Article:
Virtual Office Featured Article


How the Mobile Phone Has Become the VoIP Phone

September 13, 2013
By Susan J. Campbell
Virtual Office Resource Contributing Editor

The freedom to be mobile – it’s what we all want. It’s also why we all carry mobile devices that keep us connected regardless of where we go. With that freedom, however, we accepted the high cost of a mobile plan. The allocated minutes were charged to our line and anything over meant a higher cost at the end of the month. Would this freedom always come at such a price?


The introduction of the VoIP phone and the integration with mobile capabilities opened up a whole new world of opportunities for the mobile consumer. Companies like Phone.com (News - Alert) help to make it happen. Users simply dial into the Phone.com number and login to their voicemail account to place an outbound call.

This allows for the use of the Phone.com number as the Caller ID, enabling the mobile professional to use his or her cell phone to place a call without displaying their private number. The Phone.com Mobile Office app allows the same kind of capability, extending the value of that VoIP phone and protecting the privacy of the user. At the same time, it’s the number customers are accustomed to seeing when called is received.

Growth in the number of mobile users appears to be matched only by the number of companies adopting the VoIP phone. According to Infonetics (News - Alert) Research and its Service Provider VoIP and IMS Equipment and Subscribers report, the two worlds are rapidly blending. Diane Myers, principal analyst for VoIP, UC and IMS for Infonetics Research, noted that IMS equipment has moved into an LTE (News - Alert) and voice over LTE world.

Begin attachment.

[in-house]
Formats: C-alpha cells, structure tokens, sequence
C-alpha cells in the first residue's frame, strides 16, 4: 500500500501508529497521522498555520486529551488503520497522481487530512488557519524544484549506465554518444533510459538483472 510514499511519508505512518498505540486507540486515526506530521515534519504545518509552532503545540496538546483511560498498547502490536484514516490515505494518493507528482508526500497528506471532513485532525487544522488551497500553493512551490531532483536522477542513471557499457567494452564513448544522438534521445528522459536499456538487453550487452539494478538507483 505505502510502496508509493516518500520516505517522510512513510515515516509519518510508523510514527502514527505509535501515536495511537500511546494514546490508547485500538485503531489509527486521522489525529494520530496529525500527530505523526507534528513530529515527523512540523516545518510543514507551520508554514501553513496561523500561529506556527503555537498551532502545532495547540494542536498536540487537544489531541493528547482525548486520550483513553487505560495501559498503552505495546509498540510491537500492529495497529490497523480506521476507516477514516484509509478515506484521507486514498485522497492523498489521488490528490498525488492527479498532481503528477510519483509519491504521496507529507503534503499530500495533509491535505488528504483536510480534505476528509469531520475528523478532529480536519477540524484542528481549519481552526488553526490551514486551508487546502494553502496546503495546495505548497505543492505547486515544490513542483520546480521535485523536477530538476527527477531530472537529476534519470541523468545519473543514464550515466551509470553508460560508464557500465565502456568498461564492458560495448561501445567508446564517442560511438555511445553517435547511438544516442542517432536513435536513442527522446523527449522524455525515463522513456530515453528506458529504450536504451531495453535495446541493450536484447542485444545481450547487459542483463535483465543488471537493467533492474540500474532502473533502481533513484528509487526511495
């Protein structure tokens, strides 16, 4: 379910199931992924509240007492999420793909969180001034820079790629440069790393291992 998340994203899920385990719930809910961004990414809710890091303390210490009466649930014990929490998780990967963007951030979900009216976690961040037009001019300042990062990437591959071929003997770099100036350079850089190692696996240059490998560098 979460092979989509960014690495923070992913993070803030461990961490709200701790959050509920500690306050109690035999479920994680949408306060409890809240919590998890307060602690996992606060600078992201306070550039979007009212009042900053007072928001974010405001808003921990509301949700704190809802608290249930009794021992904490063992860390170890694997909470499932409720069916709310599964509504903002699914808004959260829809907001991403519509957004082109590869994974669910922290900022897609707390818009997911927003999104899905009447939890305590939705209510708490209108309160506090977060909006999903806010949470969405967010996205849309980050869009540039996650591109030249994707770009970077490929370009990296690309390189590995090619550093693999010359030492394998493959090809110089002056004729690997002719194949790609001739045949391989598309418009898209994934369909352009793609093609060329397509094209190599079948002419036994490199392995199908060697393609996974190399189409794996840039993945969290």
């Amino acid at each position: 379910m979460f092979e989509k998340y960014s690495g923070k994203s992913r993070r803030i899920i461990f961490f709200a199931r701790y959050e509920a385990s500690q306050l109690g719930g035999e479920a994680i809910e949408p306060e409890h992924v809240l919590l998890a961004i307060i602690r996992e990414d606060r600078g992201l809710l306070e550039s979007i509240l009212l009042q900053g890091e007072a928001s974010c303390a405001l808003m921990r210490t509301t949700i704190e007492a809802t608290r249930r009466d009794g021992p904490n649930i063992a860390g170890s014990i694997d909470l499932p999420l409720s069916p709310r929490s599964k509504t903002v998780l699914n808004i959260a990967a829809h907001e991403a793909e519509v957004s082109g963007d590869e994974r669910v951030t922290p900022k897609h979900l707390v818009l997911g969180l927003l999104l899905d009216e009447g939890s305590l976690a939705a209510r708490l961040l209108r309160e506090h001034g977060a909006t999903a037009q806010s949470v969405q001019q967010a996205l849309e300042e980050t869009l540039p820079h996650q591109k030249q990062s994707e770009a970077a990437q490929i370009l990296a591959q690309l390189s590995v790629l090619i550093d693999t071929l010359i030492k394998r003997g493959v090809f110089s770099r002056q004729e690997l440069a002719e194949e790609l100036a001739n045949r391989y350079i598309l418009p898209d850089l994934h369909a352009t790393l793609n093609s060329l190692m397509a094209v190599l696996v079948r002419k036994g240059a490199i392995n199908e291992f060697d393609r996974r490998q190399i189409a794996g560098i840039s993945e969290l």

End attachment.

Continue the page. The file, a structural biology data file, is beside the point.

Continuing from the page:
In the second quarter, according to Myers, this trend impacted spending on session border controllers and IMS core equipment for interconnection buildouts of LTE to 3G and VoLTE access. Sales of LTE and VoLTE are growing, although Myers anticipates the market will continue to be “lumpy” for a while.

Overall highlights from this report show that the global service provider VoIP and IMS equipment market enjoyed a 30 percent growth in the third quarter, reaching $936 million. In fact, all major geographical regions, including EMEA, North America, Latin America and Asia Pacific, all posted gains year over year and quarter over quarter. North America appears to have the biggest impact with 78 percent growth reported year over year.

What does this mean for the average user? VoIP is growing at a rapid pace. Thanks to companies like Phone.com, it’s available beyond the corporate environment so the average user, too, can reap the many benefits. Mobile employees and virtual professionals no longer have to rely on plan limits, either, as the smartphone can now be the VoIP phone.




Edited by Blaise McNamee


Article comments powered by Disqus

View All